Hamilton central 1980 vs 1990: Parking & Pedestrians

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[Words in square brackets are references to sources; e.g. yearbook and page]

The 1980s looked to be a good decade; a lot was happening in Hamilton Central:

1981 – completion of the Government Life building [1981 p7],

1985 – new Railway Shopping Centre (Centreplace) opened [1986 p5],

1986 – completion and occupation of the State Insurance Building [1986 p3]. Closure of Alexandra Street at Garden Place for Civic car-park construction [1986 p5 & p8],

1987 – Civic Car-park completed (246 public car-parks) [1987 p11 (1990 p22)] and new Farmers complex (627 public car-parks) [1988 p8 & 1990 p3 (1990 p22)],

1988Chase Development planned [1988 p5], 10-floor Council building  and 7-floor Bryant Trust building completed [1988 p8, 1990 p22].

The above image of Hamilton Central is dated 08/02/1991 and is from the Local Government Geospatial Alliance (LGGA) website, which has a large collection of aerial historical photos available.

The 1989 annual pedestrian survey (Library ref 711.74099334 ANN) page 5 reads like a CBD utopia: ”Whilst the pedestrian counts are down for Victoria Street, it is still the prime “corridor” in Hamilton as regards pedestrians … A second corridor has now emerged … Centre Place and Farmers have emerged as the nodes at each end. It is also noted this corridor coincides with the C.B.D.’s three parking buildings”

At the beginning of the 1980s, over 10,200 car parks were reported to exist in Hamilton Central. In the 1990s the ‘Parking in the Central Business District’ study counted 12,899 car parks, a 25% increase. So if increased parking supply really did attract more pedestrians, one would expect to find some evidence.

However, the 1991 annual pedestrian survey, Introduction, page 1, states:

“Results since 1981 – Some of the changes over this period are: general pattern of increasing pedestrian movement until 1985 but since then a decline in numbers” Note: It was from 1985 that the three car-parking buildings were opened.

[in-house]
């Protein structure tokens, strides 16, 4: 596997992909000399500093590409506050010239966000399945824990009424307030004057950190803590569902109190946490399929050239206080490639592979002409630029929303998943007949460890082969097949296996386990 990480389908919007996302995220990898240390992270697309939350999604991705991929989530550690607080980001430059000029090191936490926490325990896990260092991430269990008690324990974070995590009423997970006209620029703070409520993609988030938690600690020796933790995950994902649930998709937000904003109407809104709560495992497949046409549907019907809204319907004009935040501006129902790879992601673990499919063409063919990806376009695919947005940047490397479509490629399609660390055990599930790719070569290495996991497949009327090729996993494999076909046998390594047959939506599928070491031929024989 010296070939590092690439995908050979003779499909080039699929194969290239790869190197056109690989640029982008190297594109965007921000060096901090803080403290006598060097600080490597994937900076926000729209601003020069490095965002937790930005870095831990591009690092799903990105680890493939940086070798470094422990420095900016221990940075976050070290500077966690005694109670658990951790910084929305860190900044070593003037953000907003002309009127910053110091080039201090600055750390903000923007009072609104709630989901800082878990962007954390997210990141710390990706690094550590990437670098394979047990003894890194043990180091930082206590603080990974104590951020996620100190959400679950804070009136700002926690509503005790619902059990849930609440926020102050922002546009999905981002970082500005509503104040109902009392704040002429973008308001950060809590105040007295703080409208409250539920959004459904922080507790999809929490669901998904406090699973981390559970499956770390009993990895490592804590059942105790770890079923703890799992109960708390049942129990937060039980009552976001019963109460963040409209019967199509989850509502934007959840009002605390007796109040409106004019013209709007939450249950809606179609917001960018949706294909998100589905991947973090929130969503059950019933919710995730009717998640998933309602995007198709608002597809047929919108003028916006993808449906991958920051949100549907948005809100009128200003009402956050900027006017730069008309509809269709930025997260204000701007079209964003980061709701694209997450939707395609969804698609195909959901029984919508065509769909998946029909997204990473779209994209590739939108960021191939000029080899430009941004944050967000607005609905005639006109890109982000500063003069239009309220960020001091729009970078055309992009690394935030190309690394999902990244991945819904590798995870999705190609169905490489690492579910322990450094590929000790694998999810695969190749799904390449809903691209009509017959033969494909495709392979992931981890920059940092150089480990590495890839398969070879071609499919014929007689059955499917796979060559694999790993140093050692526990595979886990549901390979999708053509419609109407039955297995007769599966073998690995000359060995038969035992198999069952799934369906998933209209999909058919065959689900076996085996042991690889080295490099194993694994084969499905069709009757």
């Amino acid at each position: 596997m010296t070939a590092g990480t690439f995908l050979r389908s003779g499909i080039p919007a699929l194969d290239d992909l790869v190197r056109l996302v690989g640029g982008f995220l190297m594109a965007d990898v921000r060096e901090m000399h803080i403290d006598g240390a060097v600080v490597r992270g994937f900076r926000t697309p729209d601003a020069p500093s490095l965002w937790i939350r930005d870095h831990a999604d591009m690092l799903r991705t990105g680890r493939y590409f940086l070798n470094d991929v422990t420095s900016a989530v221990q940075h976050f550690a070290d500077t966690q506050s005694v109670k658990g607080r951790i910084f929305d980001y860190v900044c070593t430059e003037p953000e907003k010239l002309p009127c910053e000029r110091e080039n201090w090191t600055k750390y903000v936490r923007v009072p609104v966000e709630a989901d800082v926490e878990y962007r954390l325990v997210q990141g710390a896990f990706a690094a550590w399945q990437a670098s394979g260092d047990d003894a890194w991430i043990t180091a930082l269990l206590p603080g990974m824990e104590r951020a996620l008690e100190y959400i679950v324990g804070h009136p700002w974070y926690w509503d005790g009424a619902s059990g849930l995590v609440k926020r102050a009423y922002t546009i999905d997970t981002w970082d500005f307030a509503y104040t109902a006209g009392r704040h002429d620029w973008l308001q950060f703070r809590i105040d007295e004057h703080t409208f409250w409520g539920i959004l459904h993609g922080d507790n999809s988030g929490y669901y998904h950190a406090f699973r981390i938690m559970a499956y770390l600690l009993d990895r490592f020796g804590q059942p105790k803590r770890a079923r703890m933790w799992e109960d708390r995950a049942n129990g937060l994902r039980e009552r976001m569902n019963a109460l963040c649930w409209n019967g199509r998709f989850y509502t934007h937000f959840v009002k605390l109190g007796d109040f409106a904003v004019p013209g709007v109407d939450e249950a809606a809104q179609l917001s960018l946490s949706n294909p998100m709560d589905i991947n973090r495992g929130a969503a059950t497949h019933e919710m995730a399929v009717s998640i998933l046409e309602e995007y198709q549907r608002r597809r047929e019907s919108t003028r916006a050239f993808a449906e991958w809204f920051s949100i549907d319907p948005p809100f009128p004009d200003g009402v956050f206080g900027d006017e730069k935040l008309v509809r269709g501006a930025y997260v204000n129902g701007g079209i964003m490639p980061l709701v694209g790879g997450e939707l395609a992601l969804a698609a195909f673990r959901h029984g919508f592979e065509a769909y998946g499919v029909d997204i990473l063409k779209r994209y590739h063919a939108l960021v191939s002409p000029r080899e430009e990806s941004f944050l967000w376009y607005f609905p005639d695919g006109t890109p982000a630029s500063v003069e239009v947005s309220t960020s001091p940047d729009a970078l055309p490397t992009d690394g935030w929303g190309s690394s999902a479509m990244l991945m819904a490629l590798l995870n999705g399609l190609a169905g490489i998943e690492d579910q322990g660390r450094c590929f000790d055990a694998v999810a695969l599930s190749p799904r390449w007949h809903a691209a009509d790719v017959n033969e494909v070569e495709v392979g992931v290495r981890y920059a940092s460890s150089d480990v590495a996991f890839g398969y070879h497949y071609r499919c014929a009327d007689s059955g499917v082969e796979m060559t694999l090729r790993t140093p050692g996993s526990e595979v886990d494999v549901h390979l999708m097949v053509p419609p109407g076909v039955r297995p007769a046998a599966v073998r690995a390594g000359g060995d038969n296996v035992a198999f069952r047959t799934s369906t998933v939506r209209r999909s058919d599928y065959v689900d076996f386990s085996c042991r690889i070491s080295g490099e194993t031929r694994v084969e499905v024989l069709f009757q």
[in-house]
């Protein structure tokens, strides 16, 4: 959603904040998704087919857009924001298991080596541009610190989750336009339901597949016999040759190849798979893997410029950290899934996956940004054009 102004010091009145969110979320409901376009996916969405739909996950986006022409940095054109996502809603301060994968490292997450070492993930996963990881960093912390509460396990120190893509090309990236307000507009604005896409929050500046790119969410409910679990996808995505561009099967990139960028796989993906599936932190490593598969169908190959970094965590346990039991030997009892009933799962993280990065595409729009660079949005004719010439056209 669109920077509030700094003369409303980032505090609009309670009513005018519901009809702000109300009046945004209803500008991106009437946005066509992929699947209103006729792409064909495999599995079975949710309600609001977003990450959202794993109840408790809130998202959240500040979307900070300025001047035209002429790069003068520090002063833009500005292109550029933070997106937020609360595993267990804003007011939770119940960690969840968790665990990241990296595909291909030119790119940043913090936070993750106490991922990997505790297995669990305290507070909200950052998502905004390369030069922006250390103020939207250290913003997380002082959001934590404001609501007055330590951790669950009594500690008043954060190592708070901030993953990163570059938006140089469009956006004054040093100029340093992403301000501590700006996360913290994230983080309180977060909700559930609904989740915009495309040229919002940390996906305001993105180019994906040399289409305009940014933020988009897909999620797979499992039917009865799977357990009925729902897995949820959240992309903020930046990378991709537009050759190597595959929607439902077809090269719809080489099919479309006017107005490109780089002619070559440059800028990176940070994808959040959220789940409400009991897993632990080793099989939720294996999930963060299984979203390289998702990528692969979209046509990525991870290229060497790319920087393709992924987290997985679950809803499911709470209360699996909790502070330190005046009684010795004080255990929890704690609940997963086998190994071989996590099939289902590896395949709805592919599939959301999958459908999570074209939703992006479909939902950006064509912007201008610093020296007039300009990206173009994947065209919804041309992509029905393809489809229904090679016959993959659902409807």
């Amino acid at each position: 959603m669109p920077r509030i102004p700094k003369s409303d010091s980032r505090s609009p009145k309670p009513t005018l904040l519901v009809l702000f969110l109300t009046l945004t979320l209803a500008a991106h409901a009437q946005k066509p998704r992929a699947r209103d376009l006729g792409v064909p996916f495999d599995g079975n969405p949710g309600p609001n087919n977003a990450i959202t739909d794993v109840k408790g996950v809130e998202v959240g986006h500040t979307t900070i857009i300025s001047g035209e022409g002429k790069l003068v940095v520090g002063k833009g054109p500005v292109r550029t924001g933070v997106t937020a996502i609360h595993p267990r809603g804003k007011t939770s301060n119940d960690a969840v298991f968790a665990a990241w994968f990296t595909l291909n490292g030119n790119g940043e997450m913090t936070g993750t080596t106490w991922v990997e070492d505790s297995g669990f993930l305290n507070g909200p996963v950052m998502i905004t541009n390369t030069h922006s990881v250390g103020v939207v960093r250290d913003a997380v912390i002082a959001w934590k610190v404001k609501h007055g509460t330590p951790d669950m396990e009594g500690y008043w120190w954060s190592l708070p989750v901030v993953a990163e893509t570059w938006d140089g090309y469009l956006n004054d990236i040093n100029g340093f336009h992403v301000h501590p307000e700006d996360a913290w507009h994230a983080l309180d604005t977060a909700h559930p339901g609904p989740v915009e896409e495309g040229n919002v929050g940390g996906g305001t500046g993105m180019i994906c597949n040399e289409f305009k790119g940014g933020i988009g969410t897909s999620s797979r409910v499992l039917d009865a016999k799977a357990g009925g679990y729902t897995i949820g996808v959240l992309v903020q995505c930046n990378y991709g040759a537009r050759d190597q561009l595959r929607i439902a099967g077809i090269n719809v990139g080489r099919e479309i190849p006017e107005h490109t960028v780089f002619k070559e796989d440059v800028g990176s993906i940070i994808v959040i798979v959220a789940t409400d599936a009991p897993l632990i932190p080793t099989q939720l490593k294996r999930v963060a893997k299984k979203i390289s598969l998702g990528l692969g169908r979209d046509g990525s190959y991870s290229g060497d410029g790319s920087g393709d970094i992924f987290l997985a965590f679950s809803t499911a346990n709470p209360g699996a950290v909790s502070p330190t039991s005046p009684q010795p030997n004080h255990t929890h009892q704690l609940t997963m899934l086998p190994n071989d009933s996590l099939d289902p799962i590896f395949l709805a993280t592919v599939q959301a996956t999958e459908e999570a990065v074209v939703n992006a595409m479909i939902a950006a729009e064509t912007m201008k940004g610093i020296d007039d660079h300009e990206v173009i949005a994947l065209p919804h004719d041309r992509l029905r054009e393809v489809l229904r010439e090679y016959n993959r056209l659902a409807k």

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Hamilton Central 1968 vs early 1980s: Parking & Pedestrians

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The 1968 Transportation Study counted 7,394 car parks in Hamilton Central. In 1982, the ‘Parking in the Central Business Area report’ counted 10,204 car parks, a 38% increase. So if increased parking supply really did attract more pedestrians, one would expect to find some evidence.

There were a number of noteworthy events in the 1970s, including the 1973 international oil crisis, Locally, Chartwell Square was built in 1974, the Government Life building was added to the city skyline, and there was no pedestrian counts till the end of the decade, when Council restarted them.

The following quote is from the Annual Pedestrian Survey Hamilton, Central Business District – 1981, conducted by the Corporate Planning Department. “This Survey was done in response to a discontinuation – after 1970 – of pedestrian surveys conducted by the NZ Institute of Valuers. Prior to this study a pilot study was conducted with a limited number of counts along Victoria Street to test the methodology of the survey. The 1981 survey was done after the completion of the Government Life building” (p8). The image below shows the 1968 study results for Victoria Street, to which I have added the 1980s & 2010 counts and below that, I done the same to 1981 fig 3.

It is very easy to say that Chartwell Square had an effect on the attractiveness of Hamilton Central. The comments in the pedestrian survey say nothing about Chartwell Square, or effect on Hamilton Central, but the report writer does say that because the “survey techniques adopted by the [1968 survey] are not consistent with those adopted by this Department, care must be taken in comparing data and drawing subsequent conclusions relating to changes or trends in pedestrian traffic”.

Through the 1970s, the Hamilton Central parking supply increased by 38%, the population of Hamilton increased by over 20%, and in 1974 the Chartwell Square shopping mall opened. As a comparison, in the Dutch City of Groningen, the Paddepoel shopping centre opened in 1969; in 1976 the Dukenburg shopping centre opened near Nijmegen; and in 1978 the Kronenburg shopping centre opened near Arnhem. The 1970s was a popular decade for the creation of suburban shopping malls.

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